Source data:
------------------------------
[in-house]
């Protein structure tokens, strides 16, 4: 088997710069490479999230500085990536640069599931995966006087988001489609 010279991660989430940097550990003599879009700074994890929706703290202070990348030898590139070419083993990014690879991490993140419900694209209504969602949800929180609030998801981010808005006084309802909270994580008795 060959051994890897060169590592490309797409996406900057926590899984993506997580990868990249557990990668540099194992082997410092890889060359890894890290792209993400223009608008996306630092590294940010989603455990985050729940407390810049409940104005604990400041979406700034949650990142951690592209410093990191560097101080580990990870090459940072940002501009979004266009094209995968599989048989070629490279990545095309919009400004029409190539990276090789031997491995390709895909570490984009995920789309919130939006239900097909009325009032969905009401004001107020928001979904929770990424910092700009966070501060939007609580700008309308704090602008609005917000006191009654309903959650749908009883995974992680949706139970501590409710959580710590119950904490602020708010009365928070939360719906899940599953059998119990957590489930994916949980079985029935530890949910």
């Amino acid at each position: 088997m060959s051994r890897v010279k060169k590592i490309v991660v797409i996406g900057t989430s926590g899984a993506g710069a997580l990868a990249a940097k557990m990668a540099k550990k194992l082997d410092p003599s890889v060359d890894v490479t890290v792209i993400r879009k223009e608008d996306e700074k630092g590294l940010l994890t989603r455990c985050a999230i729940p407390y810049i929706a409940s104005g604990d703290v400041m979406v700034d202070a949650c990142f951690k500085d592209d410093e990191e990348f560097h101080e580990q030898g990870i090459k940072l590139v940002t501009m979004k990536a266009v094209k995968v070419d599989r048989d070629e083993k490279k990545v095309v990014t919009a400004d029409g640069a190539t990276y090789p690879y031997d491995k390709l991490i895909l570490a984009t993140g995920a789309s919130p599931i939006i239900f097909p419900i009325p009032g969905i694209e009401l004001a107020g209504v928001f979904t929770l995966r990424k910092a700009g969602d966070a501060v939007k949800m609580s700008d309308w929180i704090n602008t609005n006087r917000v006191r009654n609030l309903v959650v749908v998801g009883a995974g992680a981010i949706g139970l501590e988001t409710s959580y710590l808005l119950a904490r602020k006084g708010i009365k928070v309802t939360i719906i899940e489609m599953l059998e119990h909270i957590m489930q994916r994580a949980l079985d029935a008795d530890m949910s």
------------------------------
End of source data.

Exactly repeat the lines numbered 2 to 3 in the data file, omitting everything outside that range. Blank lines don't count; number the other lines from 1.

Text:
């Protein structure tokens, strides 16, 4: 088997710069490479999230500085990536640069599931995966006087988001489609 010279991660989430940097550990003599879009700074994890929706703290202070990348030898590139070419083993990014690879991490993140419900694209209504969602949800929180609030998801981010808005006084309802909270994580008795 060959051994890897060169590592490309797409996406900057926590899984993506997580990868990249557990990668540099194992082997410092890889060359890894890290792209993400223009608008996306630092590294940010989603455990985050729940407390810049409940104005604990400041979406700034949650990142951690592209410093990191560097101080580990990870090459940072940002501009979004266009094209995968599989048989070629490279990545095309919009400004029409190539990276090789031997491995390709895909570490984009995920789309919130939006239900097909009325009032969905009401004001107020928001979904929770990424910092700009966070501060939007609580700008309308704090602008609005917000006191009654309903959650749908009883995974992680949706139970501590409710959580710590119950904490602020708010009365928070939360719906899940599953059998119990957590489930994916949980079985029935530890949910």
């Amino acid at each position: 088997m060959s051994r890897v010279k060169k590592i490309v991660v797409i996406g900057t989430s926590g899984a993506g710069a997580l990868a990249a940097k557990m990668a540099k550990k194992l082997d410092p003599s890889v060359d890894v490479t890290v792209i993400r879009k223009e608008d996306e700074k630092g590294l940010l994890t989603r455990c985050a999230i729940p407390y810049i929706a409940s104005g604990d703290v400041m979406v700034d202070a949650c990142f951690k500085d592209d410093e990191e990348f560097h101080e580990q030898g990870i090459k940072l590139v940002t501009m979004k990536a266009v094209k995968v070419d599989r048989d070629e083993k490279k990545v095309v990014t919009a400004d029409g640069a190539t990276y090789p690879y031997d491995k390709l991490i895909l570490a984009t993140g995920a789309s919130p599931i939006i239900f097909p419900i009325p009032g969905i694209e009401l004001a107020g209504v928001f979904t929770l995966r990424k910092a700009g969602d966070a501060v939007k949800m609580s700008d309308w929180i704090n602008t609005n006087r917000v006191r009654n609030l309903v959650v749908v998801g009883a995974g992680a981010i949706g139970l501590e988001t409710s959580y710590l808005l119950a904490r602020k006084g708010i009365k928070v309802t939360i719906i899940e489609m599953l059998e119990h909270i957590m489930q994916r994580a949980l079985d029935a008795d530890m949910s």